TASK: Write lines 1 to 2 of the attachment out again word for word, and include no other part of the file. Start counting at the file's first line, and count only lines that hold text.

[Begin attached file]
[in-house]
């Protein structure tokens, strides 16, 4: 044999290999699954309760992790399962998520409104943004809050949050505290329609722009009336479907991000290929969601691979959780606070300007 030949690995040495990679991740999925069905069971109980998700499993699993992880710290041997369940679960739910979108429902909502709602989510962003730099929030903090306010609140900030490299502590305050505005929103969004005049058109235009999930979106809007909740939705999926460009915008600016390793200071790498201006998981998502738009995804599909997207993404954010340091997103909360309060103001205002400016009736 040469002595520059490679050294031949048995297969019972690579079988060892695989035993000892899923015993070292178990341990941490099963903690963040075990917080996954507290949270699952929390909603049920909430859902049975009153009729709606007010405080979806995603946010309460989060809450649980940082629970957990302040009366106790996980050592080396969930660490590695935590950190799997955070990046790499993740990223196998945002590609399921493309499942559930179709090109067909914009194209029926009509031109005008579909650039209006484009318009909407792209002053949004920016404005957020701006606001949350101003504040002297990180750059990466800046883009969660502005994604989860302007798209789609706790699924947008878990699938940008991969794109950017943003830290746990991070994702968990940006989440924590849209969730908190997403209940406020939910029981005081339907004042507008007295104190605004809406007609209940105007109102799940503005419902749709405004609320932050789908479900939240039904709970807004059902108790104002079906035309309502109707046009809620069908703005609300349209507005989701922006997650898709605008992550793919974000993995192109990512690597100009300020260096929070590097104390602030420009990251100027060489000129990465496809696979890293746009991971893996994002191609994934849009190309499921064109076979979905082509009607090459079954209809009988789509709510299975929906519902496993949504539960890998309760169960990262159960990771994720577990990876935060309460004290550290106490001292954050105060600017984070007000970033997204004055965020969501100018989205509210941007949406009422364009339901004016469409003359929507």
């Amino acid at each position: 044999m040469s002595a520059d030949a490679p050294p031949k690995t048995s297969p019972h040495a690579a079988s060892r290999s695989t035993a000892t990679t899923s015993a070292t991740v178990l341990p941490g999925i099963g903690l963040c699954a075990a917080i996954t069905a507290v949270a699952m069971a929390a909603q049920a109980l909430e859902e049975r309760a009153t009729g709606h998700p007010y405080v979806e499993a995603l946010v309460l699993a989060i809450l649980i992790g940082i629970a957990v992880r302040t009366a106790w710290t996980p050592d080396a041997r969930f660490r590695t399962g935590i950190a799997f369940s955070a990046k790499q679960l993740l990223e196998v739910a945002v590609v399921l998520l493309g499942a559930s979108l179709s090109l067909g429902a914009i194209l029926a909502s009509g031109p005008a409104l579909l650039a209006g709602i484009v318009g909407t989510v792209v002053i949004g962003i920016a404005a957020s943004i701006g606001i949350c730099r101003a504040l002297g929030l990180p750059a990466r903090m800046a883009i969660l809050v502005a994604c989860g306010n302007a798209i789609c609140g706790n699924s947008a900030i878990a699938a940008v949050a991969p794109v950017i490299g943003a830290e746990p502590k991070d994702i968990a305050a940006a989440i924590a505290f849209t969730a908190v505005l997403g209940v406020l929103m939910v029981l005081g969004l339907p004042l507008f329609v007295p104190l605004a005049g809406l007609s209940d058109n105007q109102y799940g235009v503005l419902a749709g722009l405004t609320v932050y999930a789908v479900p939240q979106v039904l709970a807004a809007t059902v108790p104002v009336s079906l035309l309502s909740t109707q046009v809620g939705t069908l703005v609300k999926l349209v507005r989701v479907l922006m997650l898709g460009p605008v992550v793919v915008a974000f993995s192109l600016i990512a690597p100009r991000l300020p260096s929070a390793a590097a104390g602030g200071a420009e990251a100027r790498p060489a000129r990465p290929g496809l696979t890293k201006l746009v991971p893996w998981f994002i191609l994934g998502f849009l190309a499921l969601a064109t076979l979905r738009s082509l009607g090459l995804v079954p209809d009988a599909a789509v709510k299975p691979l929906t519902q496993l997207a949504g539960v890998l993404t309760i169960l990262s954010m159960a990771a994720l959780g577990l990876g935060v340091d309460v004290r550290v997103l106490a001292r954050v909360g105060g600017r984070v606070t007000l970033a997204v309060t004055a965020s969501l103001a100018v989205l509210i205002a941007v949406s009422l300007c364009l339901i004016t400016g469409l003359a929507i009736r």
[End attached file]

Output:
[in-house]
């Protein structure tokens, strides 16, 4: 044999290999699954309760992790399962998520409104943004809050949050505290329609722009009336479907991000290929969601691979959780606070300007 030949690995040495990679991740999925069905069971109980998700499993699993992880710290041997369940679960739910979108429902909502709602989510962003730099929030903090306010609140900030490299502590305050505005929103969004005049058109235009999930979106809007909740939705999926460009915008600016390793200071790498201006998981998502738009995804599909997207993404954010340091997103909360309060103001205002400016009736 040469002595520059490679050294031949048995297969019972690579079988060892695989035993000892899923015993070292178990341990941490099963903690963040075990917080996954507290949270699952929390909603049920909430859902049975009153009729709606007010405080979806995603946010309460989060809450649980940082629970957990302040009366106790996980050592080396969930660490590695935590950190799997955070990046790499993740990223196998945002590609399921493309499942559930179709090109067909914009194209029926009509031109005008579909650039209006484009318009909407792209002053949004920016404005957020701006606001949350101003504040002297990180750059990466800046883009969660502005994604989860302007798209789609706790699924947008878990699938940008991969794109950017943003830290746990991070994702968990940006989440924590849209969730908190997403209940406020939910029981005081339907004042507008007295104190605004809406007609209940105007109102799940503005419902749709405004609320932050789908479900939240039904709970807004059902108790104002079906035309309502109707046009809620069908703005609300349209507005989701922006997650898709605008992550793919974000993995192109990512690597100009300020260096929070590097104390602030420009990251100027060489000129990465496809696979890293746009991971893996994002191609994934849009190309499921064109076979979905082509009607090459079954209809009988789509709510299975929906519902496993949504539960890998309760169960990262159960990771994720577990990876935060309460004290550290106490001292954050105060600017984070007000970033997204004055965020969501100018989205509210941007949406009422364009339901004016469409003359929507």